Thursday, July 9, 2009

W.R. Hearst

[indoor pool]



[ The Castle]

[a guest house]


[gardens and I really like this lamp]


[the other pool]




[looking up at the guest houses]



Mike and I went to Hearst Castle knowing only that my parents went there once and got their picture taken in front of a fake castle background and really liked a pool. Other than that we were going in there blind, which made for the place FAR exceeding our expectations, however there were a few things that we could have been told by the 18 ladies working the information booth as we walked in and asked them what to do.


1. If you are a first timer - go on tour #1 first. They call it tour number one for a reason and I don't exactly know all the stuff that you get to see, but you probably won't get a weird look from the guide when you tell them as you start tour # 3 that it's your first time here. Luckily, we learn quickly and didn't really know what we were missing.

2. He owned zebras on his land that are still there today, so if you are lucky - like we were - drive south and look to the left and hopefully you can see some wild zebras.

3. Tour #4 doesn't take you inside any building. I think you just get to see the gardens, which you get to walk past anyways, so if I were you, I'd hold out for Tour 1,2, or 3 to make the $24 entry fee the most bang for your buck.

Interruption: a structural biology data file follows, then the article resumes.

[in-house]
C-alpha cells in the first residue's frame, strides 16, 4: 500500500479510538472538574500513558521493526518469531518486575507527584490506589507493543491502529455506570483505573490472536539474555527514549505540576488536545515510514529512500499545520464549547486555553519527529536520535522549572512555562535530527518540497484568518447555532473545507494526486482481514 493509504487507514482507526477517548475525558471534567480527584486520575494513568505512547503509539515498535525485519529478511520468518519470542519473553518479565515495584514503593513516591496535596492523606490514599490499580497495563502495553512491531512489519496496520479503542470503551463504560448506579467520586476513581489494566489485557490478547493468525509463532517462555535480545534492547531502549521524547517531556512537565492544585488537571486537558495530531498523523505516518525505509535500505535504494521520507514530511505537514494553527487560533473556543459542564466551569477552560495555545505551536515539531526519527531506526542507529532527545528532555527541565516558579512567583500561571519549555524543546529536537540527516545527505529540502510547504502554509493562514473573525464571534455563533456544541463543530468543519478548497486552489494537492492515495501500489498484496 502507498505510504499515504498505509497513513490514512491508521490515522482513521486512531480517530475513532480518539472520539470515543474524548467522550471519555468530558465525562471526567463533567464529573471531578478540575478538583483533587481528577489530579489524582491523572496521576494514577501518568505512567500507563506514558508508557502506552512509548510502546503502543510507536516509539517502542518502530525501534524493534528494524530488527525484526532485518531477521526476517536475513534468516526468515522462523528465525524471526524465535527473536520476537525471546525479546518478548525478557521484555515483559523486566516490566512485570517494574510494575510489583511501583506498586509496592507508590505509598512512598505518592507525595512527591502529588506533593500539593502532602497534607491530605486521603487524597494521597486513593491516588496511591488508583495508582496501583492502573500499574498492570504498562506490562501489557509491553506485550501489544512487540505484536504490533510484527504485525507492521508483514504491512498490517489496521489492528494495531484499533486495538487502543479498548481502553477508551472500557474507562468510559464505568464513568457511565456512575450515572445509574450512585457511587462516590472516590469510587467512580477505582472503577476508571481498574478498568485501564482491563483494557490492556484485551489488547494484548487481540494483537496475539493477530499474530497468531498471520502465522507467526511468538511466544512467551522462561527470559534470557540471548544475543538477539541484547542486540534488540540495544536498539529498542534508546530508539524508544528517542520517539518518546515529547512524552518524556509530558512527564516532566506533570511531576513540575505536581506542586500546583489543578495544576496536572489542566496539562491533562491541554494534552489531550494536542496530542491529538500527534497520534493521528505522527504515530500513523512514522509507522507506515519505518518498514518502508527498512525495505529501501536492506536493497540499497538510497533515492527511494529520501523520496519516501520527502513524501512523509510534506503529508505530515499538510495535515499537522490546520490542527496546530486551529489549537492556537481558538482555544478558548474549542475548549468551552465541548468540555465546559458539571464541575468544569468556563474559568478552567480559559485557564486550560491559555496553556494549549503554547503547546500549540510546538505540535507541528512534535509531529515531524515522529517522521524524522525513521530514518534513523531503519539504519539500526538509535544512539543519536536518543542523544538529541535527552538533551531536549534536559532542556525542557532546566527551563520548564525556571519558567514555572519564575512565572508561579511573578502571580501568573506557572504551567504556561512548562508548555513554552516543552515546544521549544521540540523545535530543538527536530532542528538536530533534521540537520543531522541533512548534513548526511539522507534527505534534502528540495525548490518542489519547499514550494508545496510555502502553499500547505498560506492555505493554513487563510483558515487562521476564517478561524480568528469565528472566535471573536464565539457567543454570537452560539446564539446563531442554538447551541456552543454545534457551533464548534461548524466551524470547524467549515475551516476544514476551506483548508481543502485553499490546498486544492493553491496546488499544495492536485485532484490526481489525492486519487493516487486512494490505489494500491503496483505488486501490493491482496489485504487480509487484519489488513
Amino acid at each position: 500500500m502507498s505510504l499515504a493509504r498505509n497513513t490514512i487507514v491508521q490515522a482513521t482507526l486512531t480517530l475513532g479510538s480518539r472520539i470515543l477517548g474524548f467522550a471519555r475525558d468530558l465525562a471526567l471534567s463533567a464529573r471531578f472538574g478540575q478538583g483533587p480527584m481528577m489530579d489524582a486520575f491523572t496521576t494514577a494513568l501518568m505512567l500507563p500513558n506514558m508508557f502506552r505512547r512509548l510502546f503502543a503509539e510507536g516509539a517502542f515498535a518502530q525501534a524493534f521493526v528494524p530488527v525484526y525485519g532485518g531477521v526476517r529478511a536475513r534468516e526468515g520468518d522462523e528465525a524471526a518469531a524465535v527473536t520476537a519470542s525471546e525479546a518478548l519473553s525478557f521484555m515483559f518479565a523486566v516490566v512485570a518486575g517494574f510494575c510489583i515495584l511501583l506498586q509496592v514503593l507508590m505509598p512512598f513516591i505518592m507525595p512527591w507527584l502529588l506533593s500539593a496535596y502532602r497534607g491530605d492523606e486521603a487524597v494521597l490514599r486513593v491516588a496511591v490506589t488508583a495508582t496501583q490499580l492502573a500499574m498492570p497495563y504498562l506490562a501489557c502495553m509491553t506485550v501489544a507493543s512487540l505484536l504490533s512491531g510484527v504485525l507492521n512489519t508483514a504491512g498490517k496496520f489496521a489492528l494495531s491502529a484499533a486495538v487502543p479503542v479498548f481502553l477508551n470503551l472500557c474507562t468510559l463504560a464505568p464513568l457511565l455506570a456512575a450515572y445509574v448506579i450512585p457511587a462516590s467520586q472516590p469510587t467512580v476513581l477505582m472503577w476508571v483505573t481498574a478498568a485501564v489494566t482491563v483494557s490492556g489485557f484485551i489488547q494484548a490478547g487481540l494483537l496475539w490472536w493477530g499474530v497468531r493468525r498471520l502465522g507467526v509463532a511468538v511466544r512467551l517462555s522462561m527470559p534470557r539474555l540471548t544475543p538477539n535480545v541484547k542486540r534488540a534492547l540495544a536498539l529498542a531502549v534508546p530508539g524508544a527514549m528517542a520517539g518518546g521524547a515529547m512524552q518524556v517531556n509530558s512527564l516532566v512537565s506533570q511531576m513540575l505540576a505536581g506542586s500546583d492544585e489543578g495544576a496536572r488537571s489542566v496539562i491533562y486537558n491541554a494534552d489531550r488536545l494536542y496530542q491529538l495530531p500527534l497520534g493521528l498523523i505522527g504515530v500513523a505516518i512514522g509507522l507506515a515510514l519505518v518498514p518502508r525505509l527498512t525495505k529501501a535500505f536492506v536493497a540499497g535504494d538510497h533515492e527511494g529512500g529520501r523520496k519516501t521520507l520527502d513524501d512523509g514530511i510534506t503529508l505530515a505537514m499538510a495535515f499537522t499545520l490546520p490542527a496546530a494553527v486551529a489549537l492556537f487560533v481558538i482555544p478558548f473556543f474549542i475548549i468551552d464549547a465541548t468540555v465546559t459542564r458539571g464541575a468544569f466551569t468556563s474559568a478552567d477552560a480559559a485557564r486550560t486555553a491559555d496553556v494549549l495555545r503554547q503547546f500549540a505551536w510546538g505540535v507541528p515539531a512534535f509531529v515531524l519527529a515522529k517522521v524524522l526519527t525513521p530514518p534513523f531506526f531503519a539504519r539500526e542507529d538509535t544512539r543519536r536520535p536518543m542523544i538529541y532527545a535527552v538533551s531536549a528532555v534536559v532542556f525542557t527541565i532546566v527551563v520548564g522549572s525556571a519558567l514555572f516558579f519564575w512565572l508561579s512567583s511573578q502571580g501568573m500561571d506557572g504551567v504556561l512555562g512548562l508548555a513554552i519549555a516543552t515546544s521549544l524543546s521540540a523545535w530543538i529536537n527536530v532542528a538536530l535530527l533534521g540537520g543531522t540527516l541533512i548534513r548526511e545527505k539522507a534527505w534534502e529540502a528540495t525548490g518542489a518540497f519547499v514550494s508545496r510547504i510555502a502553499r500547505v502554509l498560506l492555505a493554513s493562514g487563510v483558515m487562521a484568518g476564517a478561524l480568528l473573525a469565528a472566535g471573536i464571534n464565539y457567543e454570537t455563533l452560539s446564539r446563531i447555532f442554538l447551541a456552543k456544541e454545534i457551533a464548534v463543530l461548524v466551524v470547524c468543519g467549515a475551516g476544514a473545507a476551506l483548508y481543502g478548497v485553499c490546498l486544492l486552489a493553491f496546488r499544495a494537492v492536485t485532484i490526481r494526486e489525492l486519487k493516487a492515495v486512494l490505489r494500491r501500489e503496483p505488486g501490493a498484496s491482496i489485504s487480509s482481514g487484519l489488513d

And now, to my take:

William Randolph Hearst built this house with a very patient and wonderful architect that had to put up with Bill changing his mind every day. The thing that I really liked is that he didn't want his 65,000 sq. foot home to seem like a museum (and really, who would?!) so he decorated with some run of the mill target items of the day and then expensive antiques and worldly items all together. I think that is a lesson that everyone should live by, William was one of the most, if not, the most wealthy man of his day, yet if he found something that was neat and cheap, he used it in his home, yet everything looked so sweet and put together.

I mentioned that he changed his mind...A LOT, so much so that he wanted a 4 lane bowling alley in the basement, which meant that the foundation actually had to be reconstructed and pushed out, after the house was built.

You know, what's funny, this house was created during The Great Depression. If there's one thing to learn about how to make your millions, you don't have to have some lofty ornate idea. William sold newspapers. A lot of newspapers, but still...and the indoor pool was created with 2 weeks worth of his income - which was a just a mere $400,000!

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